Abstract: Mercury (Hg) is a global pollutant that affects human and ecosystem health. We synthesize understanding of sources, atmosphere-land-ocean Hg dynamics and health effects, and consider the implications of Hg-control policies. Primary anthropogenic Hg emissions greatly exceed natural geogenic sources, resulting in increases in Hg reservoirs and subsequent secondary Hg emissions that facilitate its global distribution. The ultimate fate of emitted Hg is primarily recalcitrant soil pools and deep ocean waters and sediments. Transfers of Hg emissions to largely unavailable reservoirs occur over the time scale of centuries, and are primarily mediated through atmospheric exchanges of wet/dry deposition and evasion from vegetation, soil organic matter and ocean surfaces. A key link between inorganic Hg inputs and exposure of humans and wildlife is the net production of methylmercury, which occurs mainly in reducing zones in freshwater, terrestrial, and coastal environments, and the subsurface ocean. Elevated human exposure to methylmercury primarily results from consumption of estuarine and marine fish. Developing fetuses are most at risk from this neurotoxin but health effects of highly exposed populations and wildlife are also a concern. Integration of Hg science with national and international policy efforts is needed to target efforts and evaluate efficacy.
01 Jan 2008
TL;DR: This work reviews the literature regarding short sleep duration as an independent risk factor for obesity and weight gain and suggests sleep deprivation may influence weight through effects on appetite, physical activity, and/or thermoregulation.
Abstract: Objective: The recent obesity epidemic has been accompanied by a parallel growth in chronic sleep deprivation. Physiologic studies suggest sleep deprivation may influence weight through effects on appetite, physical activity, and/or thermoregulation. This work reviews the literature regarding short sleep duration as an independent risk factor for obesity and weight gain.
TL;DR: An overview of the relationship between the circadian system and brain disorders across various life stages is given and remaining questions that may direct future research towards a better understanding are identified.
Abstract: Many processes in the human body — including brain function — are regulated over the 24-hour cycle, and there are strong associations between disrupted circadian rhythms (for example, sleep–wake cycles) and disorders of the CNS. Brain disorders such as autism, depression and Parkinson disease typically develop at certain stages of life, and circadian rhythms are important during each stage of life for the regulation of processes that may influence the development of these disorders. Here, we describe circadian disruptions observed in various brain disorders throughout the human lifespan and highlight emerging evidence suggesting these disruptions affect the brain. Currently, much of the evidence linking brain disorders and circadian dysfunction is correlational, and so whether and what kind of causal relationships might exist are unclear. We therefore identify remaining questions that may direct future research towards a better understanding of the links between circadian disruption and CNS disorders.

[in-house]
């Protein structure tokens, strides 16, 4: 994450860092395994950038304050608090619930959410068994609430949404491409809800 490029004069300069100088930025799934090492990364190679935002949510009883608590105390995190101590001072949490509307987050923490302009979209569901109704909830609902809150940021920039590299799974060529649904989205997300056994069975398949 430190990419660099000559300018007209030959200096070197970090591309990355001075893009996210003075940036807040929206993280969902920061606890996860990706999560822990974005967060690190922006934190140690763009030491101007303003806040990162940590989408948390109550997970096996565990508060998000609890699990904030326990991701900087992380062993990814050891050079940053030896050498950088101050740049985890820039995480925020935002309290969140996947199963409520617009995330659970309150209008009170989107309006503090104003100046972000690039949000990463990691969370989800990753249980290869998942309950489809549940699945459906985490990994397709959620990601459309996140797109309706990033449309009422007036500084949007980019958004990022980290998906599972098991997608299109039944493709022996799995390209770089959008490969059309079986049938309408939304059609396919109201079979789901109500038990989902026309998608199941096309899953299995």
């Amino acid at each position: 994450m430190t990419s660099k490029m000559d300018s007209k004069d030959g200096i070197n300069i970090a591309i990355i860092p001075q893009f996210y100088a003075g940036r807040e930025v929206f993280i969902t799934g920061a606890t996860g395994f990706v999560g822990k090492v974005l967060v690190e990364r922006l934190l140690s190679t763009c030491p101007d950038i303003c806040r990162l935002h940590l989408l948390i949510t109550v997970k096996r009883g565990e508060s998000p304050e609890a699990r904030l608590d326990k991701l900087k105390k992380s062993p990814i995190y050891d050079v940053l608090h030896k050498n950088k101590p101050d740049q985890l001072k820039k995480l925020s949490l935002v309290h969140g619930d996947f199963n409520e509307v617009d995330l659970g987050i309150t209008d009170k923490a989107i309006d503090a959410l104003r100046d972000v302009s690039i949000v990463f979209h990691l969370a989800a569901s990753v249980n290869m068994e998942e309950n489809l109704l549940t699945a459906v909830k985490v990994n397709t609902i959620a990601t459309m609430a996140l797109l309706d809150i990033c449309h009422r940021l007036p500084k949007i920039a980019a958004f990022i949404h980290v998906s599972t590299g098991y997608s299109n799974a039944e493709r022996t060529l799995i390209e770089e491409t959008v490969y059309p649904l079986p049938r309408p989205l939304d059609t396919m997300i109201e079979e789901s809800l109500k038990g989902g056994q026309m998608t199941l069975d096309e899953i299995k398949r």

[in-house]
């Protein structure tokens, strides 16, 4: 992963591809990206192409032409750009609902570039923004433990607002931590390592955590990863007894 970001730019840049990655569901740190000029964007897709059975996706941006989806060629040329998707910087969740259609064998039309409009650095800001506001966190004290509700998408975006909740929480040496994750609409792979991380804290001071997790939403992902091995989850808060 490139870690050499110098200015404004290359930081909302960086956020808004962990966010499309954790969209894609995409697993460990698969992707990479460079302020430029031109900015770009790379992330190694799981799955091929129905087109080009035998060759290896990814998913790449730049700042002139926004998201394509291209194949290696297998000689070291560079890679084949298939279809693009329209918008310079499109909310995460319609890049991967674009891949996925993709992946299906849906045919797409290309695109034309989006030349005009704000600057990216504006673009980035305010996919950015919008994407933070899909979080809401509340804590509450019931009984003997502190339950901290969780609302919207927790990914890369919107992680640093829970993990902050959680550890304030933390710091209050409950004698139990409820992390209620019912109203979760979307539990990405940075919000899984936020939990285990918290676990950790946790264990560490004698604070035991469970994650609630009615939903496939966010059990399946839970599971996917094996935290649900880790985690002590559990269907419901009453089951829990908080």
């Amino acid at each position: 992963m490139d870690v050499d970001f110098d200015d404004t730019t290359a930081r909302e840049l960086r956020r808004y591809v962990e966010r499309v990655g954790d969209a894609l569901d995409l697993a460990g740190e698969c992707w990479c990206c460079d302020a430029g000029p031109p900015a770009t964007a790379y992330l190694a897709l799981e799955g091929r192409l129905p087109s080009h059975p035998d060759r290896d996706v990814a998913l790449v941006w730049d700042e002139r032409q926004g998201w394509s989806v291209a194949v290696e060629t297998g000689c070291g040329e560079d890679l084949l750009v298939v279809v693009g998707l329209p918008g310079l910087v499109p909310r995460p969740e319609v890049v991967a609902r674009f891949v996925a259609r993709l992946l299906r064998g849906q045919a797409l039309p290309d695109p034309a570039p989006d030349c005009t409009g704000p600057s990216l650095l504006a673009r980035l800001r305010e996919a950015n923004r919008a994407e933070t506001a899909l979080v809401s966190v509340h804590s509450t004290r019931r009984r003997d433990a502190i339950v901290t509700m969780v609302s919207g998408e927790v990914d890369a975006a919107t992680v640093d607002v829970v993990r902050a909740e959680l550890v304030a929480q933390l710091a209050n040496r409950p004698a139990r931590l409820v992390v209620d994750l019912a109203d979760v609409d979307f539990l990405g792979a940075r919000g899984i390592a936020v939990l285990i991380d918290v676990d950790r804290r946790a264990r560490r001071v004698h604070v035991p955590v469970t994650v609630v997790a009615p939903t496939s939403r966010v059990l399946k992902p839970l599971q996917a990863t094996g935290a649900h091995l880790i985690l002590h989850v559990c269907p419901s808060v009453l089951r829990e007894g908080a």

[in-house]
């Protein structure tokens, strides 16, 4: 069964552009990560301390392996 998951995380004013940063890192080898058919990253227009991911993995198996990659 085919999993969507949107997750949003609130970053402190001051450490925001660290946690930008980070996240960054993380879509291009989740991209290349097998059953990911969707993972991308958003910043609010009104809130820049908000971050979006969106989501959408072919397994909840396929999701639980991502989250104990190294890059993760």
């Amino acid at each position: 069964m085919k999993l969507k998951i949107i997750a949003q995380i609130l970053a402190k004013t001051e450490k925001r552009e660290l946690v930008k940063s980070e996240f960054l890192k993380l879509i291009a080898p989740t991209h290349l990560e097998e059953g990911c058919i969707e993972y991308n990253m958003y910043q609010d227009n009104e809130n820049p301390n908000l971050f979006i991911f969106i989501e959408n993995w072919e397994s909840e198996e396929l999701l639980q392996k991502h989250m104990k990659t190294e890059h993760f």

TL;DR: A critical review of the literature published since January 2012 concluded that more knowledge synthesis efforts are needed to translate the research results into management tools for health professionals and policy makers.
Abstract: Mercury pollution and its impacts on human health is of global concern. The authors of this paper were members of the Plenary Panel on Human Health in the 12th International Conference on Mercury as a Global Pollutant held in Korea in June 2015. The Panel was asked by the conference organizers to address two questions: what is the current understanding of the impacts of mercury exposure on human health and what information is needed to evaluate the effectiveness of the Minamata Convention in lowering exposure and preventing adverse effects. The authors conducted a critical review of the literature published since January 2012 and discussed the current state-of-knowledge in the following areas: environmental exposure and/or risk assessment; kinetics and biomonitoring; effects on children development; effects on adult general populations; effects on artisanal and small-scale gold miners (ASGM); effects on dental workers; risk of ethylmercury in thimerosal-containing vaccines; interactions with nutrients; genetic determinants and; risk communication and management. Knowledge gaps in each area were identified and recommendations for future research were made. The Panel concluded that more knowledge synthesis efforts are needed to translate the research results into management tools for health professionals and policy makers.